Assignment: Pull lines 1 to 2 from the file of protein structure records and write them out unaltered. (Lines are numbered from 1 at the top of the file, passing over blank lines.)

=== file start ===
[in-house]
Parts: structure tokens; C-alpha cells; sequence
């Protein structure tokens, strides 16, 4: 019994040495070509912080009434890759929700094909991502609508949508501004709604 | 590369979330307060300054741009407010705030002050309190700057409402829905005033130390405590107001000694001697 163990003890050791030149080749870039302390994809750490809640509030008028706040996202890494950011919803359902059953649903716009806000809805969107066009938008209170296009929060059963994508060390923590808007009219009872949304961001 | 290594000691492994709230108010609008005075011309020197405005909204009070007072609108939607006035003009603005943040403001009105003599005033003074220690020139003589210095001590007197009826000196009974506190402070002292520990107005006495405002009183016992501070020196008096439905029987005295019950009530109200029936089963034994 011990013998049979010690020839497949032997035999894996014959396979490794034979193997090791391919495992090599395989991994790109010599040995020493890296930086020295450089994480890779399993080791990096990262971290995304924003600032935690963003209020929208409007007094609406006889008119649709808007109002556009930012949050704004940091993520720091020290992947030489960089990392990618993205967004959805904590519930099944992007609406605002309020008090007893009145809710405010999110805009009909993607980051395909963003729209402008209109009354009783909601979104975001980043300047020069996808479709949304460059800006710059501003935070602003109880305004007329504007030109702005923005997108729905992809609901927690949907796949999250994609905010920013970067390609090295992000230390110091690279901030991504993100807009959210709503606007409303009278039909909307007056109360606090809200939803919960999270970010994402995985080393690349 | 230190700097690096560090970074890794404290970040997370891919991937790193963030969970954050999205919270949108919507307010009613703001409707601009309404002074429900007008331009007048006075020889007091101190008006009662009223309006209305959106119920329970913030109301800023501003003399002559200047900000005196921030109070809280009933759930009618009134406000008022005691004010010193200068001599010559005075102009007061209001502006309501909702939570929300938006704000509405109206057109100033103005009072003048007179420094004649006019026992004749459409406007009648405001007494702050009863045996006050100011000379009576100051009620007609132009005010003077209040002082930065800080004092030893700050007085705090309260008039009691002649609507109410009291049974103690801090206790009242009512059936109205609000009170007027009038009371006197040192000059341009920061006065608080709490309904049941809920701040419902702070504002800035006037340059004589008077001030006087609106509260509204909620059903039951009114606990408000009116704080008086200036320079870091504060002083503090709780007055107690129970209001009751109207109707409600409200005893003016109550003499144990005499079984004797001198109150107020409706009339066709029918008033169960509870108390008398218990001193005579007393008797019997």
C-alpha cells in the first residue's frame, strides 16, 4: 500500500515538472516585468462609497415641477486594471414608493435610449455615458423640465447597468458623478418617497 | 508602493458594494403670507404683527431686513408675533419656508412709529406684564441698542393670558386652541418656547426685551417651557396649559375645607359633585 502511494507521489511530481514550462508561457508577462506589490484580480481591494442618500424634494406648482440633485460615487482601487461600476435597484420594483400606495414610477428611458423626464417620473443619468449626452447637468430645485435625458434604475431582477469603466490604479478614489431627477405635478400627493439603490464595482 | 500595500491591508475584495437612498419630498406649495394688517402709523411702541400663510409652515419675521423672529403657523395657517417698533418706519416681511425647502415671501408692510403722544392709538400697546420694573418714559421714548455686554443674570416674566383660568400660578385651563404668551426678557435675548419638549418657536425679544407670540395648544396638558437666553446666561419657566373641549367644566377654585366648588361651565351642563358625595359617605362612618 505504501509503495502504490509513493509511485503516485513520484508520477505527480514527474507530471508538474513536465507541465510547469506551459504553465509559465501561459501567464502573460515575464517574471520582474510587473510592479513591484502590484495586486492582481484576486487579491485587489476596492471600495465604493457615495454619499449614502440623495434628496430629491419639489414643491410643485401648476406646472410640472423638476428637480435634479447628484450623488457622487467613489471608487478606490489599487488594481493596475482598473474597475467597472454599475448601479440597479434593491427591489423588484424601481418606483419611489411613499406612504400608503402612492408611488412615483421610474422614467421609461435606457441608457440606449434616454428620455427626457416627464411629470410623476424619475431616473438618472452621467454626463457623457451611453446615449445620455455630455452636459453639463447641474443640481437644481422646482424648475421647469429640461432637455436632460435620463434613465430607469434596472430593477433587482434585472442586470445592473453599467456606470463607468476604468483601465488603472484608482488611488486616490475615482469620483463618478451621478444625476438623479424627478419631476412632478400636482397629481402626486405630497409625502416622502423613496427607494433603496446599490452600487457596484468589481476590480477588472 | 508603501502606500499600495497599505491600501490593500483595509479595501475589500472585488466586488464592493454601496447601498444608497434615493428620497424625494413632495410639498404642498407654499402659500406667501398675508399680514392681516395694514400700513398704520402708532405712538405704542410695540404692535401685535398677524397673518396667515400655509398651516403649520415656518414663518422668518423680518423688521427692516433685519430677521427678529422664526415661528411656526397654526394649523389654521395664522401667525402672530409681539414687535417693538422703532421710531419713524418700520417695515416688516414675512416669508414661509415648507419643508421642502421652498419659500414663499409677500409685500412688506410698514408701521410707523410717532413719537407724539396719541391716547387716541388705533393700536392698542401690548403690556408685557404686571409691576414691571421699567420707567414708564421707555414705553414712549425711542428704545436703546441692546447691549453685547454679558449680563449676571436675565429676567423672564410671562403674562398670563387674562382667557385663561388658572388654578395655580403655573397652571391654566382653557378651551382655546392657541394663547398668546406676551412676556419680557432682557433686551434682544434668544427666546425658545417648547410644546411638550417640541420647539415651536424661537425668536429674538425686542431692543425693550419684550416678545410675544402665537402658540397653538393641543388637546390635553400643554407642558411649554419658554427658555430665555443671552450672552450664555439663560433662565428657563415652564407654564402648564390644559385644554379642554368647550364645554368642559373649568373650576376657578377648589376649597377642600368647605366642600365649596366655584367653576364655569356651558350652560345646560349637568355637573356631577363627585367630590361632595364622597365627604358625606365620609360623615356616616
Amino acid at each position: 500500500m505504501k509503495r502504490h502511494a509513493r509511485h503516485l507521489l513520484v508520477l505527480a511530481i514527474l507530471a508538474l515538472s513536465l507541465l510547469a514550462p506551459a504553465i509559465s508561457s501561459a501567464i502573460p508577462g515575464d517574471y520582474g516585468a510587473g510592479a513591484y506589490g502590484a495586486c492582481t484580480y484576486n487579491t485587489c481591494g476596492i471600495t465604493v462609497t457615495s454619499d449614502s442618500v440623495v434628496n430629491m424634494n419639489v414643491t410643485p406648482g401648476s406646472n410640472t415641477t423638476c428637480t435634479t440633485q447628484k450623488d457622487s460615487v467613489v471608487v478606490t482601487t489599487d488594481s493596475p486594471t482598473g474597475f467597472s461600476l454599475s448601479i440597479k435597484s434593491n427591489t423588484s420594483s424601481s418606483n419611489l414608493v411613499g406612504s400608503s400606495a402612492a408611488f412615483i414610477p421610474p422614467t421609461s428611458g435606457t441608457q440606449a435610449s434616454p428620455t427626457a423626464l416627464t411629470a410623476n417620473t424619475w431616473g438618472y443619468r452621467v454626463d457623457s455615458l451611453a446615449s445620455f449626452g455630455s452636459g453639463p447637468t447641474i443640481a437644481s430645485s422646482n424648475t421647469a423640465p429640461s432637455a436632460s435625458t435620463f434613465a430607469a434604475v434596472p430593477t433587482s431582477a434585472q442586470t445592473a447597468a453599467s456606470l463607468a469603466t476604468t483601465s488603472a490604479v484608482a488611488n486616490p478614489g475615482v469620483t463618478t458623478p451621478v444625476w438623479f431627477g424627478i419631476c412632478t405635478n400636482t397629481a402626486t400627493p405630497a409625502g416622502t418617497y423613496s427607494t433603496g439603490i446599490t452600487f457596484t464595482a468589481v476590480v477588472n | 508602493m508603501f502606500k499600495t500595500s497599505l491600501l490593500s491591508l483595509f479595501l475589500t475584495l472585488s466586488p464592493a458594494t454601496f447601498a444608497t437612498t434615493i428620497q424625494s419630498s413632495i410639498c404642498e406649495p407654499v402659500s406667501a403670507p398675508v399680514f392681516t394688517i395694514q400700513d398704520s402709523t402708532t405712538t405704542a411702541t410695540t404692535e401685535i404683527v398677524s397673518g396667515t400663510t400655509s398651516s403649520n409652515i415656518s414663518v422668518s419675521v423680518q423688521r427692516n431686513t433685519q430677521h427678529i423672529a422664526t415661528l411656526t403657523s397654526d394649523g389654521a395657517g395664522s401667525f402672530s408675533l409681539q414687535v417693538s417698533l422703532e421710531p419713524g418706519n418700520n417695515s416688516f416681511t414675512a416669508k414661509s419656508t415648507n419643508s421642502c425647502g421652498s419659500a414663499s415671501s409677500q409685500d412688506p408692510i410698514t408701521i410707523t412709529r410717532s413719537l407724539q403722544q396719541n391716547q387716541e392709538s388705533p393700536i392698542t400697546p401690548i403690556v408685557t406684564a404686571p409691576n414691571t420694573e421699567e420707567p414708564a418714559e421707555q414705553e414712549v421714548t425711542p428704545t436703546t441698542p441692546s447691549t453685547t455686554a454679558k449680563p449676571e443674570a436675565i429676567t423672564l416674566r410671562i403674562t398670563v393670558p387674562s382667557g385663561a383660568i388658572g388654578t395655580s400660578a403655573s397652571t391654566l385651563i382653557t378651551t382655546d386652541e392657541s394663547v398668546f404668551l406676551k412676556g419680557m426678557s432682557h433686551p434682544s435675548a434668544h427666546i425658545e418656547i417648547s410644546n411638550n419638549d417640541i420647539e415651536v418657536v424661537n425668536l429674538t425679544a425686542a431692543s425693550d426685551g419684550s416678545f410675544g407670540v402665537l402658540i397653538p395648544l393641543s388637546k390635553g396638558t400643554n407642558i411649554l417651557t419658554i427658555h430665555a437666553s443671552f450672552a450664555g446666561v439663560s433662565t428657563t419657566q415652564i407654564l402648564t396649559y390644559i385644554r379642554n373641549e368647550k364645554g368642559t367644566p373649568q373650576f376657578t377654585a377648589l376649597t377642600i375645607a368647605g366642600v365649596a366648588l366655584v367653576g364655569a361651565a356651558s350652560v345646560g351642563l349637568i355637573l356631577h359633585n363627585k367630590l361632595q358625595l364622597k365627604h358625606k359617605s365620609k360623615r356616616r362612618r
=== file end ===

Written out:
[in-house]
Parts: structure tokens; C-alpha cells; sequence